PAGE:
I normally love this genre of Middle Eastern political thriller (Iranian officer caught in honey trap by British agents, extraction team into Iran to get his wife) but I'm afraid this really dragged on for me and I found it difficult at times to keep my focus. The narrator didn't help matters either - his voice and narration were good enough but he never left any gaps between a change of scene in the book like other narrators do - really annoying! It meant that you were transported from one scene to another without him barely taking a breath and the scenes running into each other which gets confusing.

A good enough storyline spoiled by a waffling author and frustrating narration.

"Quote"..."End Quote" "Quote"..."End Quote"

Overall
4 out of 5 stars
Performance
1 out of 5 stars
Story
5 out of 5 stars

Reviewed: 12-07-13

Great book but the constant "Quote"..."End Quote" does my head in! There surely must be a better way to narrate speech than to constantly say it within the phrases "Quote"..."End Quote". Also the constant referral to the album as "TKATVGPS" rather than just saying "Village Green" is also annoying.

Would highly recommend the book but the narrator needs to learn how to handle better such books.

2 people found this helpful

The Blackhouse cover art

Great Character Driven Crime Story

Overall
5 out of 5 stars
Performance
5 out of 5 stars
Story
5 out of 5 stars

Reviewed: 19-05-13

Set mainly on Lewis this story oozes quality in terms of the location and the characters. A Edinburgh based detective returns to his childhood home of Lewis where he relives events in his childhood and meets again those who he grew up with whilst investigating a murder of one of them.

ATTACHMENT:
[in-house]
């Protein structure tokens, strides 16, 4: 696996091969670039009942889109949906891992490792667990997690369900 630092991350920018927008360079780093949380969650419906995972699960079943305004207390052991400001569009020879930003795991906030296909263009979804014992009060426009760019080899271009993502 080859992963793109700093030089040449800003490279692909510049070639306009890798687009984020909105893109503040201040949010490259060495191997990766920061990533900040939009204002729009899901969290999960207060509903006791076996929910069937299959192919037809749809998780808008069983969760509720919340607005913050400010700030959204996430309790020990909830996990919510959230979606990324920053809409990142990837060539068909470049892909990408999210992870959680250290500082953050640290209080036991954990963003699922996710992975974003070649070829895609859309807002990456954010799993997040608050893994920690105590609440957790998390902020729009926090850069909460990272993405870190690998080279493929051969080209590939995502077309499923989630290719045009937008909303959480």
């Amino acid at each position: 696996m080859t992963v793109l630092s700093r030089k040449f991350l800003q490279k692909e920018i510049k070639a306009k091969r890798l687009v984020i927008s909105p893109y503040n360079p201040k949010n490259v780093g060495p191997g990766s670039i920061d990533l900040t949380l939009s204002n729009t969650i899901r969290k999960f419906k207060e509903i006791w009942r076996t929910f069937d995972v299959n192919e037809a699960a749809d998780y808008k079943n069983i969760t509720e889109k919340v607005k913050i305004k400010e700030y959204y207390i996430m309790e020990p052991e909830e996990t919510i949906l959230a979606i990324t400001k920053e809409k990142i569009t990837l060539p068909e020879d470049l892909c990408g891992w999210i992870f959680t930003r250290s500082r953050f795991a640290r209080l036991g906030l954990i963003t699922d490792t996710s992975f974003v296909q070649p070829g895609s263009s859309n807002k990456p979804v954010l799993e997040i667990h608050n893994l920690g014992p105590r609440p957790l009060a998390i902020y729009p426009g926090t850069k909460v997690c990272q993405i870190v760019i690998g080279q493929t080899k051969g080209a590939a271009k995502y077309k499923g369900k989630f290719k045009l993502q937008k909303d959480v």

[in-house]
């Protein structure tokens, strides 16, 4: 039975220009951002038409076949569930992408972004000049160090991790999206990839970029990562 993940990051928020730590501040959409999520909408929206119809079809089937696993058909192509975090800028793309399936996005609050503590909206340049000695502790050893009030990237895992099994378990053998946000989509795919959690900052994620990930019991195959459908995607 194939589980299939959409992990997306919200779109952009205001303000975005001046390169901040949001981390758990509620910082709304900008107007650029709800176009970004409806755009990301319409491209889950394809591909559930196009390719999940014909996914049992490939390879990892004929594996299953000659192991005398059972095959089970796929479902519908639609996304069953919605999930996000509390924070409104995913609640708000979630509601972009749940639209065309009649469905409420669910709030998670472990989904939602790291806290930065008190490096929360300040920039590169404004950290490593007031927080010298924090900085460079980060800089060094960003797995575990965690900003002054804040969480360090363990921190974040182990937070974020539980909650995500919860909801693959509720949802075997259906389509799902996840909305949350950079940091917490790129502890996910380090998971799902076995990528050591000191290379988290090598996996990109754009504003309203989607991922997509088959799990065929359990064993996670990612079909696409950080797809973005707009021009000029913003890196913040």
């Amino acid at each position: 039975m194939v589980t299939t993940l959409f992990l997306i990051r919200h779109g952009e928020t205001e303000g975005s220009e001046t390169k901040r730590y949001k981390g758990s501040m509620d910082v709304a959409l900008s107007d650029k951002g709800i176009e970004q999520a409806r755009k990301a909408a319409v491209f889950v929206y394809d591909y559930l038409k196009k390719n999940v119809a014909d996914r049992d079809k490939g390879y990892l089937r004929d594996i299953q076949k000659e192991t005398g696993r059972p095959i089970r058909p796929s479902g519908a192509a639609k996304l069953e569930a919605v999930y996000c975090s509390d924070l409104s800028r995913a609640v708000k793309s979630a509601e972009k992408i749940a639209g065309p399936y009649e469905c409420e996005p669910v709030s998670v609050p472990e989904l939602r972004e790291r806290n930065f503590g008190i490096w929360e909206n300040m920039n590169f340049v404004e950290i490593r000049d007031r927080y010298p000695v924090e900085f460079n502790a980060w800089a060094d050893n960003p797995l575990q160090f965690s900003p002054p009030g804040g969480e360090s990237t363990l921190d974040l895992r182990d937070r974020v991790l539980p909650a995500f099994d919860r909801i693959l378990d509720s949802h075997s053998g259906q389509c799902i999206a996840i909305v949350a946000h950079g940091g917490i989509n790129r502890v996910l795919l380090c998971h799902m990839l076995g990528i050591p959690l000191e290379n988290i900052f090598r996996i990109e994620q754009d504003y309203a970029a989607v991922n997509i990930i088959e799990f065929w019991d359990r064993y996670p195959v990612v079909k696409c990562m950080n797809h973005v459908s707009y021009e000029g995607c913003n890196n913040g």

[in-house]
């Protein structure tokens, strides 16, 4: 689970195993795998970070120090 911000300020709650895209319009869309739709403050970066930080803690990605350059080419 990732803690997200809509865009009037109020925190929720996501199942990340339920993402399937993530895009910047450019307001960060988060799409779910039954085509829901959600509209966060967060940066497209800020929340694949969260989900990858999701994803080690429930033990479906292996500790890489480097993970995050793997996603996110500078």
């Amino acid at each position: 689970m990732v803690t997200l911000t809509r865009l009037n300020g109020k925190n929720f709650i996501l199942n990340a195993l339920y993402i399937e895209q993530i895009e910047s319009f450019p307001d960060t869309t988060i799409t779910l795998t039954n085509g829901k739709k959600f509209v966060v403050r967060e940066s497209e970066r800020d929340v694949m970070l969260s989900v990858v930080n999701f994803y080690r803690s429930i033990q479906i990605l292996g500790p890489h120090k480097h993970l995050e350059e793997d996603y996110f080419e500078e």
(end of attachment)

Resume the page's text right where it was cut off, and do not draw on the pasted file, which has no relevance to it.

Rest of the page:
As a crime/detective novel it is good but it has so much depth to it. You get a real feel for Lewis and what it was like to grow up there 30-40 years ago. Peter May really develops characters in a way that's done better than many similar crime writers.

I never really thought about the narration throughout which is a sign of a quality narrator! Overall a very good read and I am looking forward to reading the second in the trilogy.

4 people found this helpful

The Woman Who Went to Bed for a Year cover art

Up And Down Story Of A Horrible Family!

Overall
3 out of 5 stars
Performance
4 out of 5 stars
Story
3 out of 5 stars

Reviewed: 10-05-13

I have read all the Adrian Mole books and decided it was time to try something else by Sue Townsend. This is the story of a housewife who takes to her bed after her twin children leave home for university and she has had enough of being taken for granted by her unloving husband. The story has it's ups and downs. At times I smiled and even laughed along, other times I started to drift a bit with the story (especially towards the end). The biggest problem is that I pretty soon lost sympathy for the main character and her aim of staying in bed for a year. In fact most of the characters in the book are pretty unlikeable people. There were times when it had an almost Adrian Mole like feel to the story and humour, and this is when I laughed and enjoyed the book but these times were too few. The narration by Caroline Quentin is good but when she puts on a male voice shouting or getting excited it tends to sounds like nails being dragged across a blackboard. Otherwise she does a good job! Overall I wouldn't especially recommend this book - it ultimately left me unsatisfied.

1 person found this helpful

Great Story...Shame Frankie Didn't Narrate It

Overall
4 out of 5 stars
Performance
3 out of 5 stars
Story
4 out of 5 stars

Reviewed: 06-05-13

Frankie's life from when he was born up until the book was published a few years ago. As his life story unfolds we are constantly bombarded by Frankie's biting opinions/anecdotes. If you love Frankie's work then it's an essential read. My only real complaint is that he does not narrate it and it would have been so much better if he had. Instead we get a perfectly competent Scots narrator but it's not quite the same - it's a bit like listing to his stand up routing delivered by someone else.

3 people found this helpful

The Adventure of the Blue Carbuncle cover art

Great Narration - Average Story

Overall
3 out of 5 stars
Performance
5 out of 5 stars
Story
3 out of 5 stars

Reviewed: 04-05-13

Pleasant enough short story Sherlock Holmes short story clocking in at under an hour. The narration by Alan Cumming is fantastic though!